The Dhrma Eye
of d.a.levy

by Gary Snyder


d.a.levy - Darryl Levy - I try out his names, reaching to know the man; his poems, his polemics. I feel brother to Levy not only as poet but as fellow-worker in the Buddha-fields. Levy had a remarkable karma: he saw who he was, where he was, what his field of activity was, and what his tools were to be.



                     "if in the past
                     i was of the black
                     and sat at night
                     in cemeteries
                                            & silence
                           even that
                           was transient"

In Indian thought the truth/law/absolute is called the Dharma. The Buddhadharma ("Buddhism") is the Dharma as transmitted by a line of enlightened men and women. Gods exist, but even the Gods are subject to the laws of karma; and because of their tiresomely long omnipotent lives they are somewhat handicapped in the achievement of liberation. Gods have been known to gain insight by attending little talks given by poor wretched mendicant human wise men. There are religious-minded people who strive for purity and solitary illumination, to be "God" like-but the Dharma is without dualism. Great Buddhist yogins of the past often sat through the night in graveyards, meditating while seated on corpses. Some of these yogins in their exhaustive search through all the components of mind and transformations of thought-energy became "of the black" - showing no dualistic distaste for "impurity" - and hoping to reach the depths where there is the basest lead, the raw material for the alchemical transformation into "gold."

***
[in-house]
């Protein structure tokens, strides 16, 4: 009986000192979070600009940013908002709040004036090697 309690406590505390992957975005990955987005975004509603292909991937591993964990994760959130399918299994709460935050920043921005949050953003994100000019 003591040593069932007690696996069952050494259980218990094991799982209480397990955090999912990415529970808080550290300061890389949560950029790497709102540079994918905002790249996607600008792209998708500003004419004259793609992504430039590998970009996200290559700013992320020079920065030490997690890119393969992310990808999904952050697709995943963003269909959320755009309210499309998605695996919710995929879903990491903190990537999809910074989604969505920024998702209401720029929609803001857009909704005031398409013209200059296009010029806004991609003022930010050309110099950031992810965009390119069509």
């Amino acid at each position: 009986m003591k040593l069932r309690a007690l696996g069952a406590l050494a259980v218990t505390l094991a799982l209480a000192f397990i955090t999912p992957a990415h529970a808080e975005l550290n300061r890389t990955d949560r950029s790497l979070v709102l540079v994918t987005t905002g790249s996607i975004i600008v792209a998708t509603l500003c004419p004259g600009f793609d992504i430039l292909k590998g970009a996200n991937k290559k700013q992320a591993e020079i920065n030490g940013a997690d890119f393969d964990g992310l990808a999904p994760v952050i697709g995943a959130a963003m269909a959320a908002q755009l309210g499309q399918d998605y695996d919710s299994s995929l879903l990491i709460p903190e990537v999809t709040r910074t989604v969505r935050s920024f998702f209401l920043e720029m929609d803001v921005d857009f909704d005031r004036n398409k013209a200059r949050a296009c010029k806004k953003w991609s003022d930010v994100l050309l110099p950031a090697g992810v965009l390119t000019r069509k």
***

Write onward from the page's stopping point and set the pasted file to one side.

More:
"it was feb. 63 when i had enough money to buy a 6X9 letterhead hand press & type. Spent al most a year at my aunt and uncles printing sometimes 8 to 16 hours a day for days and days. . ."

The "right-handed" yogins and mystics have been an integral part of the conspiracy of civilization to degrade women and mis-use nature. They have become "established religion" living off of money provided by the state, or the pious gifts of workers and peasants.

The yogins of the left-hand, both women and men, have lived in the world doing their work and supporting themselves by crafts or labor. The Tantric siddha ("powerman") Saraha was an arrow-maker. Naropa's teacher Tilopa was a pounder of til seeds. Many were poets. Long apprentice ships were spent, in the mastery of a craft.


"i have a city to cover with lines"

His hometown, Cleveland, that he wouldn't move from. Like the Sioux warriors who tied themselves to a spear and stuck it in the ground, never to retreat. Why? An almost irrational act of love-to give a measure of self- awareness to the people of Cleveland through poesy.



                      "you will not confront yourself
                      so you leap to the aid of others"

-Levy's self-criticism also. But the Bodhisattva view does not imply that first, you perfect your selfrealization and second, enter the world to "cure illnesses and loosen bonds." The waterwheel swings deep into the water and spills it off the top in the same turning.



                     "in the background i sense
                     clannish emasculated
                     masonic mafia rites"

You'd think a hard-working young printer and poet would incur no particular wrath and blame. Or would you. The problem goes deeper than the celebrated American anti-intellectualism or guilt-filled prurient repressive over-permissive sexual attitudes or the compulsive accumulation of X



                     the police try to protect
                     the banks - and everything else
                     is secondary"

(Luther's outhouse a national institution.) The problem goes back to when the powers, beauties, and deep knowledges of the age-old women's traditions were supplanted by military-caste mystiques & the accumulation of heavy metals. The poet/yogin still speaks for that other, saner, consciousness. The Occidental poet, with his "Muse."



                     "lady you have to be realistic
                     sending all your poets to the looney bin